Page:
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PDFTron DocPub is a command-line application designed to convert documents to PDF, XPS, XOD, HTML, or EPUB format files, while presenting several options to control the conversion process. This section covers the basic usage of DocPub explaining all of the available options.
The basic command-line syntax is:
DocPub [options] file1 file2 folder1 file3 ...
See more options in Command-Line Summary for DocPub
DocPub -f xod my.doc
DocPub -f pdf --verb 2 -o my_output_folder my.xod
DocPub -f xod --subfolders dir1 dir2
DocPub supports processing of multiple input documents in the same run. For example, it is possible to specify multiple PDF folders and DocPub will automatically process all documents matching a given file extension. For example, the following command-line will process all PDF documents in folders 'test1' and 'test2'
c:\> DocPub ---extension pdf -o c:/output_folder c:/test1 c:/test2
Wildcard characters can also be used to process multiple input files.
For example, if a directory contains the following PDF documents:
C:\test1 >dir Directory of C:\test1 01/04/2007 03:35 PM <DIR> . 01/04/2007 03:35 PM <DIR> .. 05/21/2004 02:27 PM A1.pdf 05/03/2005 09:38 AM A2.pdf 05/20/2003 08:46 AM B1.pdf 05/15/2003 12:50 PM B2.pdf
To process all PDF documents in this folder and convert them to XOD format, you could specify:
c:\>DocPub -f xod -o c:/output_folder c:/test1/*.pdf
To process all PDF documents starting with 'A', you could specify:
DocPub -f xod -o c:/output_folder c:/test1/A*.pdf
Or to process all PDF documents ending with '1' and convert them to XOD documents, you could specify:
DocPub -f xod -o c:/output_folder c:/test1/*1.pdf
You can use either of the two standard wildcards --- the question mark (?) and the asterisk (*) --- to specify filename and path arguments on the command line.
The wildcards are expanded in the same manner as operating system commands. (Please refer to your operating system user's guide if you are unfamiliar with wildcards.) Enclosing an argument in double quotation marks (" ") suppresses the wildcard expansion. Within quoted arguments, you can represent quotation marks literally by preceding the double-quotation-mark character with a backslash (\). If no matches are found for the wildcard argument, the argument is passed literally.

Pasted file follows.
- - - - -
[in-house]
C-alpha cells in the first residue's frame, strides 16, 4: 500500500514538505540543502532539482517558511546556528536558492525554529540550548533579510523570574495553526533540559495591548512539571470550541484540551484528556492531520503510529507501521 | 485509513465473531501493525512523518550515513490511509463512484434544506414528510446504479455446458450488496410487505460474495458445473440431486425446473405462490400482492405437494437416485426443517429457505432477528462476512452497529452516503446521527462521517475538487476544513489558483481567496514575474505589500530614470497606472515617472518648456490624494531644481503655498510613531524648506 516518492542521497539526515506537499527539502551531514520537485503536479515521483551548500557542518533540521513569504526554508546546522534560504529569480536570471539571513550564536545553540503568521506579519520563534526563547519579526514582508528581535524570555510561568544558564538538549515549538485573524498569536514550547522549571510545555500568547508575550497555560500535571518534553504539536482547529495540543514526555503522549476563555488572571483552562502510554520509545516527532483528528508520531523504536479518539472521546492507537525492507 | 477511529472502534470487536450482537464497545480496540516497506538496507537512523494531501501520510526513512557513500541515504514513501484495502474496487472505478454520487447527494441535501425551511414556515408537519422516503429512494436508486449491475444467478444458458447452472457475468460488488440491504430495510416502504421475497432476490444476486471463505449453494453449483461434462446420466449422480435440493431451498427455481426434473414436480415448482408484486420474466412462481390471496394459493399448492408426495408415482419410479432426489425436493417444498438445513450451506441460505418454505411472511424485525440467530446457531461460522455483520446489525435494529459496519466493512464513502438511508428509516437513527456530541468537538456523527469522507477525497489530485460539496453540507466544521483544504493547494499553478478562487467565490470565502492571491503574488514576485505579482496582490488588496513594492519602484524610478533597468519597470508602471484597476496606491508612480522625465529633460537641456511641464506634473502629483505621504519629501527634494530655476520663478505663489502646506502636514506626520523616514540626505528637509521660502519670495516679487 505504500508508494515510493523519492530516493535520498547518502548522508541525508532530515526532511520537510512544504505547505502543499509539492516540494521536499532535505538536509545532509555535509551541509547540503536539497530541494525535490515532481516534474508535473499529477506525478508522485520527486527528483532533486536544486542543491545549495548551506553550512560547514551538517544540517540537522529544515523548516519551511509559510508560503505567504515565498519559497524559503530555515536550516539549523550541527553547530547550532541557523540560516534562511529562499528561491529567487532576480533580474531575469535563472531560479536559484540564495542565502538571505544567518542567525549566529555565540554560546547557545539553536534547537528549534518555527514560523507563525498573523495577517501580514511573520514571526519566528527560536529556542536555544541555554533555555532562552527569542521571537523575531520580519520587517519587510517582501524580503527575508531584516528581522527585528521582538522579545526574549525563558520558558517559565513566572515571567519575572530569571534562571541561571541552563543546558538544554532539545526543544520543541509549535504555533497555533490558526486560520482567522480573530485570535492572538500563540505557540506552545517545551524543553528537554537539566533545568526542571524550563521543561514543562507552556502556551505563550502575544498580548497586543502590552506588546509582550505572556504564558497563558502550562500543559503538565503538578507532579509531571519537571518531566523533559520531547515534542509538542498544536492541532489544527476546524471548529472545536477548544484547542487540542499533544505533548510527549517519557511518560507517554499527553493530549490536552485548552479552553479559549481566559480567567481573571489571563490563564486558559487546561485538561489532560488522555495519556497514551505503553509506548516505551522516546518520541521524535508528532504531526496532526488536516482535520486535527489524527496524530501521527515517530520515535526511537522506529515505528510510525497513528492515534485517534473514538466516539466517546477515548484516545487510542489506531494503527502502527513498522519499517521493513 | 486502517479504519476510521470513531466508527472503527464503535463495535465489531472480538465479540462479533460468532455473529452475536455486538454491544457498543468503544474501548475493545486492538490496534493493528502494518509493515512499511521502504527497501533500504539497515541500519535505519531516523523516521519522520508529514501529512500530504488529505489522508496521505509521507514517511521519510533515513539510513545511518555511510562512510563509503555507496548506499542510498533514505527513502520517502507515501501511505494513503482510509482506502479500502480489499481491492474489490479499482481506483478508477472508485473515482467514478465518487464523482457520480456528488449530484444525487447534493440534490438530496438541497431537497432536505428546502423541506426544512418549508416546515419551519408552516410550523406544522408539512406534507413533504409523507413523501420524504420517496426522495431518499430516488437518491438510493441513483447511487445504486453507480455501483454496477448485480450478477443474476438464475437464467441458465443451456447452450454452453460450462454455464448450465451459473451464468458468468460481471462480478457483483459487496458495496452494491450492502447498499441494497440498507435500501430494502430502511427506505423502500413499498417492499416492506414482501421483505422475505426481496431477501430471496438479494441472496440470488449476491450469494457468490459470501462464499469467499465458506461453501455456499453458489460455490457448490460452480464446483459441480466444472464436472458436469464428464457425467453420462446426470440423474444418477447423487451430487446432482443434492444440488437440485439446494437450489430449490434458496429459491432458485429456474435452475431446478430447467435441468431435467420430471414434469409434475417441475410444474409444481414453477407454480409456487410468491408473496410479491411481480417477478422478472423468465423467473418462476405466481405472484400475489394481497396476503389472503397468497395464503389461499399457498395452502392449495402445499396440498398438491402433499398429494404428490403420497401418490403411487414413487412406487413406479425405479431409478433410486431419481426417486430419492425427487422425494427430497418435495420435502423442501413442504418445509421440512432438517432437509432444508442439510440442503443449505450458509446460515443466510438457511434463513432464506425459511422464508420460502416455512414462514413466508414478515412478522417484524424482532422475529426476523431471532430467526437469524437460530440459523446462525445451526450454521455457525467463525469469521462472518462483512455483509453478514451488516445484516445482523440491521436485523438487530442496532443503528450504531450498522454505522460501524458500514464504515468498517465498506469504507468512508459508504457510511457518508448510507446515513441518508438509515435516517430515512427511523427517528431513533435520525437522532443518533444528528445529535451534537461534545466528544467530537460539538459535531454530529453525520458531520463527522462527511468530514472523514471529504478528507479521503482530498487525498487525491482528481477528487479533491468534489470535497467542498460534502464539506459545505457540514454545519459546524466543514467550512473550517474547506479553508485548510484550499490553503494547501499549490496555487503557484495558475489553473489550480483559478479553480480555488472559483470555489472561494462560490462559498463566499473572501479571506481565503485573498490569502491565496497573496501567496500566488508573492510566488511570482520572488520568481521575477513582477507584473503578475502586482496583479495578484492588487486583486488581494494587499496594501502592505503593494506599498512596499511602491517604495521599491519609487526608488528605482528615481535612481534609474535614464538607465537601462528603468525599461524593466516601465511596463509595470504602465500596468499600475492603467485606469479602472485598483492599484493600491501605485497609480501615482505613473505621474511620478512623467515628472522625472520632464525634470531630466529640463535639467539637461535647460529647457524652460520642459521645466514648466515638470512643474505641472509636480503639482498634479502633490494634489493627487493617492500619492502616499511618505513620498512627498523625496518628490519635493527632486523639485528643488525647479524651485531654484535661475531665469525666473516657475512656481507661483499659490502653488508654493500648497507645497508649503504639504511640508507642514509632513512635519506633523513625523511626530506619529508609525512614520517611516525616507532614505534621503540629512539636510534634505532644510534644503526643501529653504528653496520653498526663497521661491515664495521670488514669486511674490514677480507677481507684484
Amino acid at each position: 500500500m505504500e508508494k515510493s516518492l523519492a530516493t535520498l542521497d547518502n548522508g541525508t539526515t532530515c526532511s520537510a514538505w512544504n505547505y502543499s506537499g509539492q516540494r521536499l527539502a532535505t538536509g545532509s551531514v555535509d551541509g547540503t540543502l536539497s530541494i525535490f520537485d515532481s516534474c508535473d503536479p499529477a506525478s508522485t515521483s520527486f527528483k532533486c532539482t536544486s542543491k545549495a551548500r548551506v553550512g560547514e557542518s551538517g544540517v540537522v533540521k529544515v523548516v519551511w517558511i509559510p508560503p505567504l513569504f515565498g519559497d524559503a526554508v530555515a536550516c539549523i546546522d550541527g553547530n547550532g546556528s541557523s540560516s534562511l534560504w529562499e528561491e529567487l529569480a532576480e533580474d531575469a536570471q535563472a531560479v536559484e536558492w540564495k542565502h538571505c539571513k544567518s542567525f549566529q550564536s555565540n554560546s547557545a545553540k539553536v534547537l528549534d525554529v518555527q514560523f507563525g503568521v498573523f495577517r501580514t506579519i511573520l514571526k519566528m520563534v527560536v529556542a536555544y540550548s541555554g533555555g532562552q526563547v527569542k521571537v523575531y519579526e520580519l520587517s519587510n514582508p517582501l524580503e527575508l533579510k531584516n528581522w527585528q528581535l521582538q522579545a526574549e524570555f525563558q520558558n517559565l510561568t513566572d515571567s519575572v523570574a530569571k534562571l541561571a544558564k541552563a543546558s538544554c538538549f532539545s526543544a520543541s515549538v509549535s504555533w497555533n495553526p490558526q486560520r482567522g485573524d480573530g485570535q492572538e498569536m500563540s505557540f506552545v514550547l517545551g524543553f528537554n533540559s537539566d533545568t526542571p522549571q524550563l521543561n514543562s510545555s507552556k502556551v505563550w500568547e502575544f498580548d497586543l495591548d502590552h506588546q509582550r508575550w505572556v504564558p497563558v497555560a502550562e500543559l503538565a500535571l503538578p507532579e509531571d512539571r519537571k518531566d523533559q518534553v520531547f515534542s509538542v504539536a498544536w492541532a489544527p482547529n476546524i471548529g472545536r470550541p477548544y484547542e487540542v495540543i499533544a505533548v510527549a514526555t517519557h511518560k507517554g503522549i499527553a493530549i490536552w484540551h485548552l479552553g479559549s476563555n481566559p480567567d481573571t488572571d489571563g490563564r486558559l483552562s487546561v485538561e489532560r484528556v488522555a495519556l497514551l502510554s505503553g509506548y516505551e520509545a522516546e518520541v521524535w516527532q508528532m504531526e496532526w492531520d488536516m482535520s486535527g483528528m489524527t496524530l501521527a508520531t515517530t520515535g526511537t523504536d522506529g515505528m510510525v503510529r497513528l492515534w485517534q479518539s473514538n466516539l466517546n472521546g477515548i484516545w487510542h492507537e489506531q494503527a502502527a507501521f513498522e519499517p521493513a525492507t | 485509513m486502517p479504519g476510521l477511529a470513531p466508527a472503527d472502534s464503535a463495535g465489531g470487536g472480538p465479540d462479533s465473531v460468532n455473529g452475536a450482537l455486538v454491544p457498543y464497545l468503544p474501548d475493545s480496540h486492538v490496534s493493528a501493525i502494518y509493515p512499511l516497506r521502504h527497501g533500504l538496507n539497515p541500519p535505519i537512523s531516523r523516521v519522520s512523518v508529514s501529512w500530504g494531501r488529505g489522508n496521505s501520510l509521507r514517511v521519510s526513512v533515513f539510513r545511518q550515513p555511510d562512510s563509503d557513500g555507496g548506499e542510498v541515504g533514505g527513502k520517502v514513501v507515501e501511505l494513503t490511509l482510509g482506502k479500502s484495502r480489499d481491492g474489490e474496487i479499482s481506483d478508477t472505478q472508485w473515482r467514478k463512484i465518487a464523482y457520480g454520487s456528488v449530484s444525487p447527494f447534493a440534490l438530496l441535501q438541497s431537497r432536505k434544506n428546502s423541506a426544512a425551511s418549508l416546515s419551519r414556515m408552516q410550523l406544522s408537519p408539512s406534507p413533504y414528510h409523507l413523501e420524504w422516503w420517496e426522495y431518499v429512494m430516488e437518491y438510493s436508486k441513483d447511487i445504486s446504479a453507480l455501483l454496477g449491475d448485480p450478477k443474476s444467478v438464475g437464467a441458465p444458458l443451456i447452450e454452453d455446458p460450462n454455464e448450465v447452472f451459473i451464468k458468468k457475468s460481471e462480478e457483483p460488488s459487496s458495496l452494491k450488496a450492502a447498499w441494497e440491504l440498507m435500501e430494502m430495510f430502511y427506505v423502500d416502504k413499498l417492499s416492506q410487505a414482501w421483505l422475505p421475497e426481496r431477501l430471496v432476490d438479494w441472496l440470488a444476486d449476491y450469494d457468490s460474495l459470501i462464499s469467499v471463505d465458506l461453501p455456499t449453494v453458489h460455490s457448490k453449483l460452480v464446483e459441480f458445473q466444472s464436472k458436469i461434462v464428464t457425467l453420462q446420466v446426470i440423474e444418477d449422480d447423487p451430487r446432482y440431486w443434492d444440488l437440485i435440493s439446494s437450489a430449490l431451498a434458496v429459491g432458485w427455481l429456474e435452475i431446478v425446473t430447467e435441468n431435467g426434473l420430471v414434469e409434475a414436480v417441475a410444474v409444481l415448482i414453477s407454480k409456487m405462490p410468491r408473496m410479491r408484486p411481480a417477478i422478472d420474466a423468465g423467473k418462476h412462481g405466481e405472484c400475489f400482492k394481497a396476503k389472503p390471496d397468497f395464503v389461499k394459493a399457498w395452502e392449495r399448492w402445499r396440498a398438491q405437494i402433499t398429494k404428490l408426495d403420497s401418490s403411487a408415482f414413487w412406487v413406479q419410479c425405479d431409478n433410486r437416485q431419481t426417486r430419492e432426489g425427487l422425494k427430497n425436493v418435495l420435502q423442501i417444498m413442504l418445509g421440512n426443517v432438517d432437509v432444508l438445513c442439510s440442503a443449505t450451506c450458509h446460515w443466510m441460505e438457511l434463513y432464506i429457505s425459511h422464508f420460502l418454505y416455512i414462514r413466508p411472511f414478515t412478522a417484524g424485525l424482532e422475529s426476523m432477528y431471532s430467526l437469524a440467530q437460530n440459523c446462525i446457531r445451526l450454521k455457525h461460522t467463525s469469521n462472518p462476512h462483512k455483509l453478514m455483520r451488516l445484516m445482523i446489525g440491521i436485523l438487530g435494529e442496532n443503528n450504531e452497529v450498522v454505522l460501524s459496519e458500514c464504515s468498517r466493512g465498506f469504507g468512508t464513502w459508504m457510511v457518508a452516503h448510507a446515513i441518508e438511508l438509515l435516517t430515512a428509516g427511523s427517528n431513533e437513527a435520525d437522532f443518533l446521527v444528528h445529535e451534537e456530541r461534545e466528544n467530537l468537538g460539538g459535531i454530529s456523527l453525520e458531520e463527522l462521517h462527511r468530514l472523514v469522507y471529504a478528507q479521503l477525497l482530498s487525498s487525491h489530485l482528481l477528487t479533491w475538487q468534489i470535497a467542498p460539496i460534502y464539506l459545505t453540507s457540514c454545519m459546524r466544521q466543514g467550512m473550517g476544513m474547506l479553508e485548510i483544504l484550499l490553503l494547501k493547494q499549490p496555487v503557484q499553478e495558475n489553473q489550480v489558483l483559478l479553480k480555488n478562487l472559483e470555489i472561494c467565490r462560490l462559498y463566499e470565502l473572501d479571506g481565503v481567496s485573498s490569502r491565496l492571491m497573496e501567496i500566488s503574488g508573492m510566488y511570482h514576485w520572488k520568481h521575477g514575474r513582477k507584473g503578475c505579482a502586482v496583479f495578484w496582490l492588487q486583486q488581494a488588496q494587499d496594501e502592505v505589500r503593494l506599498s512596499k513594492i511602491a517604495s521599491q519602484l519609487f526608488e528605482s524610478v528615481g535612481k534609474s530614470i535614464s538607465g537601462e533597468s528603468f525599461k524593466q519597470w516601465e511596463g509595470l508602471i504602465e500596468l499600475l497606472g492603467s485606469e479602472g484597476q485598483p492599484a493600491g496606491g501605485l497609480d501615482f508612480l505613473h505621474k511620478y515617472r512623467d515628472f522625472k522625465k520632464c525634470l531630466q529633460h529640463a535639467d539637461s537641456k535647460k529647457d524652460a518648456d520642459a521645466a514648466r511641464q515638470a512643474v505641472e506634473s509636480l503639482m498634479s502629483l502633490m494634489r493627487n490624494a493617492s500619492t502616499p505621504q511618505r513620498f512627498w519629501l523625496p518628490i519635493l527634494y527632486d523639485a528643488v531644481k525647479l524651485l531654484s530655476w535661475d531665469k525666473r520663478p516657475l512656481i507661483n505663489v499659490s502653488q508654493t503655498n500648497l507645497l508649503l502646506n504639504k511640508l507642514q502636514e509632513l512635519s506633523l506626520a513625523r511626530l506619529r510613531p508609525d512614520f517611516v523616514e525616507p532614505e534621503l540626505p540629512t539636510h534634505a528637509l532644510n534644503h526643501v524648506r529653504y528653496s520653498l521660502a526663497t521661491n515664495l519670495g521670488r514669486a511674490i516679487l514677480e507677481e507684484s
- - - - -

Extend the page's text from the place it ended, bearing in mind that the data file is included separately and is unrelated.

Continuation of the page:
To provide additional feedback, DocPub returns exit codes after completing processing. The exit codes can be used to provide user feedback, for logging, etc. This is particularly important for applications running in an unattended environment.
The following table lists possible exit codes and their description:
Exit Code Description --------------- -------------------------------------------------------- 0 All files converted successfully 1 Unspecified error 2 Bad license key 3 Failed to create or write the output file or directory 4 Failed to connect to server
All codes other than '0' indicate that there was an error during the conversion process.
To get detailed information on an error, set the --verb parameter to 2.
The following illustrates a sample Windows batch script that processes exit codes:
@echo off rem convert all files in 'data' folder DocPub ./data if errorlevel 1 goto other_error if errorlevel 3 goto failed_create_err if errorlevel 0 goto exit :failed_create_err echo Failed to create a directory. :othererror echo An error encountered during processing. goto exit :exit
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